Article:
Reading for Our Eleventh Meeting — PHOTOGRAPHY

SUNDAY, MARCH 6, 2016

Screen Shot of Cable News
 An image (taken with my cell phone) of our home TV on pause on Friday, March 4, 2016.

Our topic this month will be PHOTOGRAPHY.

Can art function as a “religion,” as some people claim?

Can a painting, a song, a sculpture, a performance, even a photograph, give us meaning?

What do representations of the natural world do for our particular species of primate, homo sapians?

Why do we seek them so avidly? Why do they fill us with longing? Make us shiver? Sometimes even change us forever?

17287
“Fence” by Gerhard Richter (2008)

Three readings:

1. Roger Scruton, BEAUTY: A VERY SHORT INTRODUCTION
2. Susan Sontag, ON PHOTOGRAPHY
3. Erroll Morris (the documentary filmmaker), BELIEVING IS SEEING

I have a hunch that the best approach will be a more narrow one. So I would like to read this month on photography — which is, after all, the most prevalent contemporary form of representation.

I think that, through that lens (!), we might get somewhere. As always, let’s make it personal. What is the meaning of image-making, photographs, video, film to you?

See you at the meeting.

Tom

***

Note:

I propose that we pursue the question of BEAUTY more broadly, at a future meeting. With that in mind, would you help me to start gathering possible books to read?

Here are few I have collected so far to get our list started…

HISTORY OF BEAUTY by Umberto Eco

THE ART INSTINCT: BEAUTY, PLEASURE AND HUMAN EVOLUTION by Denis Dutton

BUT IS IT ART? by Cynthia Freeland

THE GOOD, THE TRUE, AND THE BEAUTIFUL: A NEURONAL APPROACH by Jean-Pierre Changeux

STRANGE TOOLS: ART AND HUMAN NATURE by (our own friend and neighbor, who perhaps will join us?) Alva Noë

A BEAUTIFUL QUESTION: FINDING NATURE’S DEEP DESIGN by Frank Wilczek

(Again, these are not for our March meeting, but for later. I’ll keep adding your suggestions as they come in.)

*

Kristen wrote with some additional titles! Here is what she added:

When I think of the Sontag piece, a couple supplementary resources come to mind:

1. Benjamin, Walter: The Work of Art in the Age of Mechanical Reproduction (short essay)

2. Salgado, Sebastião: The Salt of the Earth (documentary film)

3 .JR: TED talk (clichéd source, I know) by an artist who crosses lots of boundaries in how he defines himself as an artist, how he understand subject matter, & how he defines authorship.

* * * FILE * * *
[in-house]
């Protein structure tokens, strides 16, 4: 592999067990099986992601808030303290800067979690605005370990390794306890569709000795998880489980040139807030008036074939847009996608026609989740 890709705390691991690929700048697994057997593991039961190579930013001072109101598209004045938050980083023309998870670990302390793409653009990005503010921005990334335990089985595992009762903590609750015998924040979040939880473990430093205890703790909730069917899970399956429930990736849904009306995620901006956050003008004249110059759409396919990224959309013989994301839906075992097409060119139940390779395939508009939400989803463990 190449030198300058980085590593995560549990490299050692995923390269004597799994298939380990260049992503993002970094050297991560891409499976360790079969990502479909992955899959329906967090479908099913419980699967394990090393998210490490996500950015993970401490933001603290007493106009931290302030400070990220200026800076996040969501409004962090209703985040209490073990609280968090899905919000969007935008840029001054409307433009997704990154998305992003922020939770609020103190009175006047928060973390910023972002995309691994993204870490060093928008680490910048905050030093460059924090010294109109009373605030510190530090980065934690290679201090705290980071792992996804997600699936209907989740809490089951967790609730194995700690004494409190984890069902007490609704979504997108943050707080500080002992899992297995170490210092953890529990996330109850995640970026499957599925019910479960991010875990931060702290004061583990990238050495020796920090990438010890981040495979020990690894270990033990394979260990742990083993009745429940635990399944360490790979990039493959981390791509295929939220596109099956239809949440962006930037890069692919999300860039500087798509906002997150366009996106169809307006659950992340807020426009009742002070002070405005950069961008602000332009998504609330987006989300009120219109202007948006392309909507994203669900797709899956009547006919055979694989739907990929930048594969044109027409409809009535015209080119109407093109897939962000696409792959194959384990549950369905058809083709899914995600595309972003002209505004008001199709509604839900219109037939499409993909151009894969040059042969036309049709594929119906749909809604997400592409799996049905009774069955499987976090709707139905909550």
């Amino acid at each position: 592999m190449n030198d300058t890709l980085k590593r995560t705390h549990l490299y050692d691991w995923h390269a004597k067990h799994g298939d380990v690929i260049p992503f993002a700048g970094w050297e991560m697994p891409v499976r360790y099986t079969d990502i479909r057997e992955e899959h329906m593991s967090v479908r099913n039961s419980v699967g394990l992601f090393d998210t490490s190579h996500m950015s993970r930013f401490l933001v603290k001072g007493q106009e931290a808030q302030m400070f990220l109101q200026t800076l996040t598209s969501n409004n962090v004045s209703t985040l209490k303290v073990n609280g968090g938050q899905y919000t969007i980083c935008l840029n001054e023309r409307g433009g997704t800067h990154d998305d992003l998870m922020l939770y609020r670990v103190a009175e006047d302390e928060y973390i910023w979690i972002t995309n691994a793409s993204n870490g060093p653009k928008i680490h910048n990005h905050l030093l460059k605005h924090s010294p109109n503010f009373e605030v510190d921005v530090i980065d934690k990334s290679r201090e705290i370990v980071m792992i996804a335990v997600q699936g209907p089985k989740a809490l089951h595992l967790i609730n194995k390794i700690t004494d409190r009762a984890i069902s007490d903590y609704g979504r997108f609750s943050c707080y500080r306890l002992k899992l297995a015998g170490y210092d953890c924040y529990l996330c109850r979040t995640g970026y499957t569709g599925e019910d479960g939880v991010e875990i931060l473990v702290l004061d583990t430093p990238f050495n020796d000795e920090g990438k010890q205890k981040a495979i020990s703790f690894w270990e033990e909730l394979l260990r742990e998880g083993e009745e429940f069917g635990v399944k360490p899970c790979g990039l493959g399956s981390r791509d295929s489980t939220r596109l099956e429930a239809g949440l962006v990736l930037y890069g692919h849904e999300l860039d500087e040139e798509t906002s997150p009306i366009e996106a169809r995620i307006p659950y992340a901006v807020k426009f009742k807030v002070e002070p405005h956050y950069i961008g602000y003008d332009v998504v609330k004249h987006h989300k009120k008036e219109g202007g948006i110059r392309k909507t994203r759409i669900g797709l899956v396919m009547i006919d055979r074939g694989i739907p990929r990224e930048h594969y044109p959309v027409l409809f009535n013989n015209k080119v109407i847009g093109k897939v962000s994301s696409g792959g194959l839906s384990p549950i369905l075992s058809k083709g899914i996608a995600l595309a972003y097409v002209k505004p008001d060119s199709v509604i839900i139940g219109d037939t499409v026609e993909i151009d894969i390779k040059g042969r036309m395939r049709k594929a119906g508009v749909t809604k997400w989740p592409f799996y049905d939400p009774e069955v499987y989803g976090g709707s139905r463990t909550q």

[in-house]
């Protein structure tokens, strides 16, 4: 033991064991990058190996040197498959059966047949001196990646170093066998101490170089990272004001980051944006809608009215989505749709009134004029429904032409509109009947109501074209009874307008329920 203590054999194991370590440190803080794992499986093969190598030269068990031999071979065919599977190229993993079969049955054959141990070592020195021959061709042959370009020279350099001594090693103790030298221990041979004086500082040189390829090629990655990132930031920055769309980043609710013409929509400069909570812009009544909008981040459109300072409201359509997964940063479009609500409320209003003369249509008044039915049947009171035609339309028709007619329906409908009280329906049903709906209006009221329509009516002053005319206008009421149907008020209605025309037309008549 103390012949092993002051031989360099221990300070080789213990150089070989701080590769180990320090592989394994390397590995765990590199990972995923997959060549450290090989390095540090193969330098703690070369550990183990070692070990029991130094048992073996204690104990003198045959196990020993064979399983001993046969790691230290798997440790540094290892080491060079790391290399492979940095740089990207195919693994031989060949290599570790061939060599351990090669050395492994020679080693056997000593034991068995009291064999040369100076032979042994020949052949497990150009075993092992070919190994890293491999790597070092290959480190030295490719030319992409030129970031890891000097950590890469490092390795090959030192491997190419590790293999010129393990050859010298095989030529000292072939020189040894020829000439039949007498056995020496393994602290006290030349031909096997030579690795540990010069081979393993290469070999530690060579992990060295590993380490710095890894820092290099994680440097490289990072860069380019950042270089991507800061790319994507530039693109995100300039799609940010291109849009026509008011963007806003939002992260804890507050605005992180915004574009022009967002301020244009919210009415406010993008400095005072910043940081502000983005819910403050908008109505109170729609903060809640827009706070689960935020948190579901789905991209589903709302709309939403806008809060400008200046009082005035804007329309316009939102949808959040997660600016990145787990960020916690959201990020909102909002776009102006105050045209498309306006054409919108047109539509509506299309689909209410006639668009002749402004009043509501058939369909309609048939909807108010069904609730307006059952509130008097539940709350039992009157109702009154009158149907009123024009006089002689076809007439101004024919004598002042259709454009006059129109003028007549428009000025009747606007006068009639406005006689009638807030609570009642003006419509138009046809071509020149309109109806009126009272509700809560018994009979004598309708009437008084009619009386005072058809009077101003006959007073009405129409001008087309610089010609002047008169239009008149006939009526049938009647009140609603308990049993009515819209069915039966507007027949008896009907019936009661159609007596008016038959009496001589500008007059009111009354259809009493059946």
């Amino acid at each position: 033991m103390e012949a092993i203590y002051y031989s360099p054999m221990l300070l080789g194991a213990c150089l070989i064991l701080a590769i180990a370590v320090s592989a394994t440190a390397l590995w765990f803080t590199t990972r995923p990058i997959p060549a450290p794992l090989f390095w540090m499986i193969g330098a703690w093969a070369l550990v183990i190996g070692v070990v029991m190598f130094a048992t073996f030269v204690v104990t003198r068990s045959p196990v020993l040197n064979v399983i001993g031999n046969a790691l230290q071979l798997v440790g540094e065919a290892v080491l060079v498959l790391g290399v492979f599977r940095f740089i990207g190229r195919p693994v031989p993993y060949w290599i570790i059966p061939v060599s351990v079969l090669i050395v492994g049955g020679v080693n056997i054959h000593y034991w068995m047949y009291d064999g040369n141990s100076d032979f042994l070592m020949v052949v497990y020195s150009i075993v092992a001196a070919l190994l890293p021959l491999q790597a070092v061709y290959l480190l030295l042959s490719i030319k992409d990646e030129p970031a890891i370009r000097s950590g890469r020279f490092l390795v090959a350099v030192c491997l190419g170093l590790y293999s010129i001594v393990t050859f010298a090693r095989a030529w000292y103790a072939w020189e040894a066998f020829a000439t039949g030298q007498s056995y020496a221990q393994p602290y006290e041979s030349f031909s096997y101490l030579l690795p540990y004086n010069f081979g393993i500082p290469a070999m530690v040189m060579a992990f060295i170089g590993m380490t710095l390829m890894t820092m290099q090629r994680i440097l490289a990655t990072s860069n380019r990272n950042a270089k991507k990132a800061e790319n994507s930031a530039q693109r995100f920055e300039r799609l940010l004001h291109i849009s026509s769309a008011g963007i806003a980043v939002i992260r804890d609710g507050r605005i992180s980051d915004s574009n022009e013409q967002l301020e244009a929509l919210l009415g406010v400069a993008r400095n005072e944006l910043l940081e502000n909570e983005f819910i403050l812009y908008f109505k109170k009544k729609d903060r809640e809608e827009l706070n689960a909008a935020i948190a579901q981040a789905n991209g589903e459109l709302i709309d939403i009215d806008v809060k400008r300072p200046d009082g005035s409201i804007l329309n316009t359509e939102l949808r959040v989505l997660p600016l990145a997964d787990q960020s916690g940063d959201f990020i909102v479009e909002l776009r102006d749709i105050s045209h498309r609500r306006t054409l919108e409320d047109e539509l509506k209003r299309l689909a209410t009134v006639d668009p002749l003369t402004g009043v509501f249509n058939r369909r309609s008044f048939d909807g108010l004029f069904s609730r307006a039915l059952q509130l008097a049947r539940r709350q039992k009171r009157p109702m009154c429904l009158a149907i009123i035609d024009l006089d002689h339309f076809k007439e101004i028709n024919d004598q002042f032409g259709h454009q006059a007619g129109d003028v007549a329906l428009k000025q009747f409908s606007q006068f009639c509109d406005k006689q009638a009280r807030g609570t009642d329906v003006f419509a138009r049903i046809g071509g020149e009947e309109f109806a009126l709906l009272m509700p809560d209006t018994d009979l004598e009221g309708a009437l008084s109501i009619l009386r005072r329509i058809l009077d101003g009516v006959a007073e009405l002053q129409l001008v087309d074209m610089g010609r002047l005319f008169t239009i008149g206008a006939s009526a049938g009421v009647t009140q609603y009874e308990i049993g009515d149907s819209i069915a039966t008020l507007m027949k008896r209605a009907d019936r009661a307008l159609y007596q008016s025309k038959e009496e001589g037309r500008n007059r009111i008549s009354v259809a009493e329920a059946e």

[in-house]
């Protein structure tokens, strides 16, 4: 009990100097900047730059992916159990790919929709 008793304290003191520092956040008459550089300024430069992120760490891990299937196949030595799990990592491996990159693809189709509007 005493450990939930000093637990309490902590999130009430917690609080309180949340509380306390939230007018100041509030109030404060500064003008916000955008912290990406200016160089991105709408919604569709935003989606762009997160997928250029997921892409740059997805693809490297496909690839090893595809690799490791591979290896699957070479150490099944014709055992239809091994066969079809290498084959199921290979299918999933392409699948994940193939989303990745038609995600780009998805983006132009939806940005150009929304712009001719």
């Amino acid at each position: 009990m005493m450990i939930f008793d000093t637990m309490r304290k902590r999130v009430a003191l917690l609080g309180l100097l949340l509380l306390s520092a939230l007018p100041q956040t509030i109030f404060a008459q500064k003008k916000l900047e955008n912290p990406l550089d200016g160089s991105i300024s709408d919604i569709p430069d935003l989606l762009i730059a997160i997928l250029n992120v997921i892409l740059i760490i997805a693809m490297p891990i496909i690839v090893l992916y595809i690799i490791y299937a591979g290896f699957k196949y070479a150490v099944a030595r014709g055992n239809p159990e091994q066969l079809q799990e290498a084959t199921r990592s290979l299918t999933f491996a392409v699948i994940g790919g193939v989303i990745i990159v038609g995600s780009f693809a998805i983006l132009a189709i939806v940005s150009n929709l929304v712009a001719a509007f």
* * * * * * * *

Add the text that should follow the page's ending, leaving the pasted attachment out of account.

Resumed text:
I don’t yet know the Scruton piece. Anything with Beauty in its title always brings me back to Keats. I’m curious to read this new piece.

*

Walden wrote with some provocative thoughts too. And a suggested reading: Niklas Luhmann, Art as a Social System.

Here are Walden’s questions going in…

Dear Tom,

I have been trying to figure out your choice of a narrow focus on
photography, since of all of the art forms, it is probably the one
least associated with a “religious” experience — at least in
comparison to music, literature, architecture, film, and even some
painting. I am sure someone will try to point to a photograph that
contradicts this, but I will still be skeptical. A good question is
why this might be the case? Is even some painting “dynamic” in a way
that most photographs cannot be?
I say this as a consumer, since I am not an artist, but I cannot think
of an example of a photograph that has ever taken me to the same
levels of aesthetic impact as the other art forms I mentioned.

Best wishes,

Walden

A week later he wrote with another interesting find:

This landscape photographer’s statement suggests that the MAKING of
his photographs is a religious experience. This is different from the
viewer’s experience of the photograph, which I would admire but not be
transported significantly by, the way I would be by being directly in
nature.

Rex Naden Photography
http://www.rexnaden.com/misc/pages/About.html

*

Marie-José wrote in to suggest John Berger’s WAYS OF SEEING.

Here is the first of four short (20 minute) videos available on Youtube:

Advertisements

Leave a Reply

Fill in your details below or click an icon to log in:

WordPress.com Logo

You are commenting using your WordPress.com account. Log Out / Change )

Twitter picture

You are commenting using your Twitter account. Log Out / Change )

Facebook photo

You are commenting using your Facebook account. Log Out / Change )

Google+ photo

You are commenting using your Google+ account. Log Out / Change )

Connecting to %s